Thursday, December 17, 2009

Three Times Before the Tree Grows

I know it's been a while since I last posted; I've had a couple of blog posts rattling around in my brain, but haven't had the time to write them down!

Last weekend was a four-performance weekend. Friday night I worked backstage at B's Nutcracker performance. On Saturday, I left the house at 9:50 am, returned for five minutes at lunchtime, then headed out for another Nutcracker. "Dinner" was 15 minutes at home, spent packing up my stuff, e-mailing and calling carpool members to sort out who was driving, then driving into SF for the S&P concert. With the post-concert reception and the drive home, I didn't get home until 11:30. Sunday afternoon was the first Voci concert (one more this weekend).

On Tuesday, I worked backstage for two outreach performances of the Nutcracker (Act I only), and on Wednesday night I worked the first half of the dress rehearsal before leaving for a Voci dress rehearsal.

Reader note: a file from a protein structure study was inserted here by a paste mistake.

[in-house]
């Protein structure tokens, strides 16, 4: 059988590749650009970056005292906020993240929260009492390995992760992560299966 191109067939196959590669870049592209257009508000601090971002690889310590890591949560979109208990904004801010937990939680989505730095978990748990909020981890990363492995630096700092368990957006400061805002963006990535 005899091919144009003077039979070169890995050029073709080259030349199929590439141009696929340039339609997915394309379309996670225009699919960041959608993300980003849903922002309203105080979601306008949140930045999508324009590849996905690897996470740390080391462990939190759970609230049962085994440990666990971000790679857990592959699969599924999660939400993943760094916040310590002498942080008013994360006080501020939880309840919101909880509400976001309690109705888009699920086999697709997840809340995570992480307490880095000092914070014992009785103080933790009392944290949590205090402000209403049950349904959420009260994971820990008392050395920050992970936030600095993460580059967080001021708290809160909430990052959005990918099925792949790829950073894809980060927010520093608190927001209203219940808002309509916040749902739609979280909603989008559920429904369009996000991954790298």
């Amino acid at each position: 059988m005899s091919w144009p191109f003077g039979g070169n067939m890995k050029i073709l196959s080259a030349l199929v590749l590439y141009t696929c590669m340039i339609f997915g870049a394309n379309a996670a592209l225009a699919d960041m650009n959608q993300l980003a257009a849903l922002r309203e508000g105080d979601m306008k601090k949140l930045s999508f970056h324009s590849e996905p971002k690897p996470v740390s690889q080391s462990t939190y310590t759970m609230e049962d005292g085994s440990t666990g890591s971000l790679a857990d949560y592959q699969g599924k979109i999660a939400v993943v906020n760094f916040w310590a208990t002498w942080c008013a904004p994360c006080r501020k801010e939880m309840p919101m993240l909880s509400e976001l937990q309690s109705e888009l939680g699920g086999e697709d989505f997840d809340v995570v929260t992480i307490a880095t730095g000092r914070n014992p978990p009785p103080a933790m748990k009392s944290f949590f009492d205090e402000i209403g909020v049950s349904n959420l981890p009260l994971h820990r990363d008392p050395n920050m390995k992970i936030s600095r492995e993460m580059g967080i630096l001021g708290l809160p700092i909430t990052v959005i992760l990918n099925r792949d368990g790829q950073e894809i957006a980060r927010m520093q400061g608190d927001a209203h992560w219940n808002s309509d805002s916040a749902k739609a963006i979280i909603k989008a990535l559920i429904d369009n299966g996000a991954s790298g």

Which brings me to the actual topic of this post: Nutcracker music. Although I took ballet as a kid, I never got to perform in a Nutcracker. In college, my women's chorus served as the Boston Ballet's chorus for their Nutcracker production, so every year we would get on the T and ride downtown to the Wang Center. We put on choir robes, picked up our battery-operated candles, and waited backstage for our cue, which was the growing Christmas tree. I still know the musical cues for that--the music grows three times, and the big event happens at the end of the third crescendo. That's when we filed out onto the risers, holding our little candles. Two decades later, I'm still listening for the same cues, because that's when the stage crew has to stumble onto the stage in the dark and remove the furniture (couch, table, and chair), while trying not to collide with the mice frantically throwing gifts and the Nutcracker doll off stage. Next time you watch the Nutcracker, look around during that scene and see what's going on in the dark!

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